13 March 1974

First flight, Bell 214A, Fort Worth, TX (Veriflite May/June 1974)

13 March 1974: First flight, Bell Model 214A… Test pilot Louis William Hartwig, co-pilot Bob E. Miller, flight test engineer Ron Magnusson.

The Bell 214A was developed from the prototype Bell 214 Huey Plus (which first flew in October 1970 and was powered by a 1,900-shaft horsepower Lycoming T53-L-702 turboshaft engine) for Imperial Iranian Army Aviation. Bell built three prototype 214As, powered by the Lycoming T55-L7C (2,050 shaft horsepower). One of these was shipped to Iran in August 1972 for evaluation.

The production 214A was powered by the Lycoming LTC4B-8D turboshaft, rated at 2,930 shaft horsepower.

Bell 214A Isfahan of the IRIAF, 6-4878 (MSN 27xxx), photographed at Zahhedan International Airport (ZAH), 20 May 2009. (© A. Mahgoli)

Iran ordered 287 Bell 214As. Iran named the Bell 214, “Isfahan,” after a city in Iran where it was planned to build a Bell helicopter production facility to produce additional 214A/Cs, and as many as 350 of the stretched twin-engine Bell 214STs.

The first production BH 214A, 6-4561 (Bell serial number 27004), was built in Texas and delivered in Iran on 26 April 1975. Three days later, flown by Major General Manucheher Khosrowdad, IIAA, and Bell assistant chief production test pilot Clem A. Bailey, 6-4561 set five FAI world records for time to height and altitude. The Bell 214A climbed to a height of 3,000 meters (9,842.52 feet) in 1 minute, 58 seconds; ¹ 6,000 meters (19,685.04 feet) in 5 minutes, 14 seconds; ² and 9,000 meters (29,527.56 feet) in 15 minutes, 5 seconds; ³ The helicopter reached a peak altitude of 9,071 meters (29,760.5 feet), setting a record for altitude without payload.⁴ It was able to maintain an altitude of 9,010 meters (29,560.4 feet) in horizontal flight.⁵

Bell 214A Isfhahan 6-4656. This is the fifth production BH 214A, manufacturer’s serial number 27009. It was photographed at Tabriz International Airport (TBZ) on 7 March 2023. Note the very large exhuast duct of the Lycoming 4B-8D turboshaft engine. (© Mehdi Piltan. Image used with permission.)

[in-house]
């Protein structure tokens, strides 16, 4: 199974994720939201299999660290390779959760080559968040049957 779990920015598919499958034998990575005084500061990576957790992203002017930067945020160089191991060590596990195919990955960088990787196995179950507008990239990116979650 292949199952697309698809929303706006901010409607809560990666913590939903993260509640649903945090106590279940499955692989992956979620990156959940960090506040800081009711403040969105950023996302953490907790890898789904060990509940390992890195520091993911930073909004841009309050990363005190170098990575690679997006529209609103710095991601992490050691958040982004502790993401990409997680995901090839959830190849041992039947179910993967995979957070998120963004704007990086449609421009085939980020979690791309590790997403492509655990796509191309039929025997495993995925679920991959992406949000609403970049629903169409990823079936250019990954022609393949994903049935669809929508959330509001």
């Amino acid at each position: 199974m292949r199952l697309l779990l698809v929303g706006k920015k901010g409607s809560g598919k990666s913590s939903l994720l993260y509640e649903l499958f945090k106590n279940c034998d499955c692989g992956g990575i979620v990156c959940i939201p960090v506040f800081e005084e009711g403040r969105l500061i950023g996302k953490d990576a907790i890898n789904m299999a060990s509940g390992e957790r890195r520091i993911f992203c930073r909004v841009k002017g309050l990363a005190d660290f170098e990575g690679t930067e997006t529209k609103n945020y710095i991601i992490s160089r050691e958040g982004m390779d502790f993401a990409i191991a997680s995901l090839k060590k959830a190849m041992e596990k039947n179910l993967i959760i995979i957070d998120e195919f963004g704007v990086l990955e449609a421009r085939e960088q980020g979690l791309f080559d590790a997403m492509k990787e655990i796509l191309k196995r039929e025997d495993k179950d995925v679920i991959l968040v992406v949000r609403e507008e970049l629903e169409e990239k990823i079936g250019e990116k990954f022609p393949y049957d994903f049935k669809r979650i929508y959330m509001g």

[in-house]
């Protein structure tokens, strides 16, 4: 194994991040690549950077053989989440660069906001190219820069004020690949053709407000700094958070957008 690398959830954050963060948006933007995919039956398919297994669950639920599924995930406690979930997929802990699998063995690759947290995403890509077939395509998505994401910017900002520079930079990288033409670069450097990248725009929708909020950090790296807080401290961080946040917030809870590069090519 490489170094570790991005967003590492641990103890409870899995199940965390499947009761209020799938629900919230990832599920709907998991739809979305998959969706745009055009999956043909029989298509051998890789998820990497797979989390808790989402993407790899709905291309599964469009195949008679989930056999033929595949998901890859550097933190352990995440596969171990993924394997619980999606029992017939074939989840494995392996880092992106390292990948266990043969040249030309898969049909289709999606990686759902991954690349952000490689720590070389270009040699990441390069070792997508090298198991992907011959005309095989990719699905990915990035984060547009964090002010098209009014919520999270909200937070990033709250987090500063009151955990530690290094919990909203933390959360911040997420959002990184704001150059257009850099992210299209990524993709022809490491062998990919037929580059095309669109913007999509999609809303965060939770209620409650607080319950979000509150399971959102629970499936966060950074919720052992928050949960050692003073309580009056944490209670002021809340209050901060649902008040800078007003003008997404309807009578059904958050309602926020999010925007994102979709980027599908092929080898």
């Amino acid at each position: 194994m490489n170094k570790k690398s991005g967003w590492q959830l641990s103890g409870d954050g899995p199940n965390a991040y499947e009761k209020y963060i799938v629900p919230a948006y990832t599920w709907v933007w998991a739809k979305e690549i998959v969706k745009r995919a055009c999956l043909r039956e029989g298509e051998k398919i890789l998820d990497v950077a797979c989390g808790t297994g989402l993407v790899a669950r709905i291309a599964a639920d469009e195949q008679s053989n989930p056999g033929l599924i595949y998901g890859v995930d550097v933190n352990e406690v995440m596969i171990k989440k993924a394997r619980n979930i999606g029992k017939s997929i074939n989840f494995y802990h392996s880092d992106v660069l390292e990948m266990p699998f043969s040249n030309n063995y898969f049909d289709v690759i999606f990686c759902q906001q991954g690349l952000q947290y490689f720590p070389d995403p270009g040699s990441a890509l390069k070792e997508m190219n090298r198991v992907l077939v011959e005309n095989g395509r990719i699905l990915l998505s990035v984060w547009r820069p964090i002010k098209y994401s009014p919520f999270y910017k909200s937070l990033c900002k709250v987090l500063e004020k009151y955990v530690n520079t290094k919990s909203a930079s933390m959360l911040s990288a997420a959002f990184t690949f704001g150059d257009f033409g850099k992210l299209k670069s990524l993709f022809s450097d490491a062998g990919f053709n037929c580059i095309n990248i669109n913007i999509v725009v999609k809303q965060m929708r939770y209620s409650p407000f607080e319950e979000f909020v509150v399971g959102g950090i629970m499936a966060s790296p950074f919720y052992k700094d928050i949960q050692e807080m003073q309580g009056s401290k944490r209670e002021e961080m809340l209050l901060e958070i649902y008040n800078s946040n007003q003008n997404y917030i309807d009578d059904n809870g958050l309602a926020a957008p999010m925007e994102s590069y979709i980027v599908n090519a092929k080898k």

Because of the Iranian revolution of 1978–1979, the Isfahan facility was never built. All of the BH 214A/Cs and BH 214STs for Iran were built in Texas. Santions against the Iran regime have prevented any spare parts for these helicopters being delivered to Iran, but it is believed that that country has produced counterfeit parts. It is not known how many of these helicopters remain in service, but a 2018 estimate suggested just 22.

An unknown number of Bell 214As remain in service with the Islamic Republic of Iran Army Aviation. (Photo by IRIB via Scramble Dutch Aviation Society)

Bell went on to produce a commercial variant of the BH 214A, which it designated the Bell 214B BigLifter. This model received a FAA Type Certificate 27 January 1976. On 3 February 1976, a second model, the BH 214B-1, was also certified. The BH 214B-1 has a lower gross weight than the 214B, but the only actual difference between the two models is the aircraft data plate and the flight manual. This was done due to certification standards of various countries which would place the 214B in a “large helicopter” classification.

A Bell 214B BigLifter. (Business Jet Traveler)

Another commercial BH214 variant was also produced, the 214ST. Initially called the “Stretched Twin,” this helicopter featured two turboshaft engines, a 30-inch ( meters) increase in length, and a larger diameter main rotor system. Marketed as the 214ST SuperTransport, this helicopter could be ordered with either fixed skids or fixed tricycle landing gear. A total of just 96 were built, with 48 for Iran. The others were for commercial customers, or the militaries of several countries.

A Bell 214ST Super Transport, G-BKFN (manufacturer’s serial number 28109), of British Caledonian Helicopters, photographed 8 September 1982. (Wikipedia).

¹ FAI Record File Number 1850

² FAI Record File Number 1849

³ FAI Record File Number 1848

⁴ FAI Record File Number 1879

⁵ FAI Record File Number 9935

© 2024, Bryan R. Swopes

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2 thoughts on “13 March 1974

  1. Hi Bryan, just an outstanding article! As you know the B214A/B is near and dear to my heart. The Bell engineers did this ‘Huey’ right with an incredible powerful engine and a simplified main rotor with 3’ blade chord! They also incorporated the SCAS (stability control augmentation system) same as used on the Cobra. I never heard any pilot complain about flying this amazing machine.
    As mechanics we couldn’t ask for a better bird to work on.
    The photos bring back many memories.

    1. Thank you, Chris. I’ll never forget the first one that I saw. Just awesome! I wish that I had been able to get some of the technical details and specifications from Bell.

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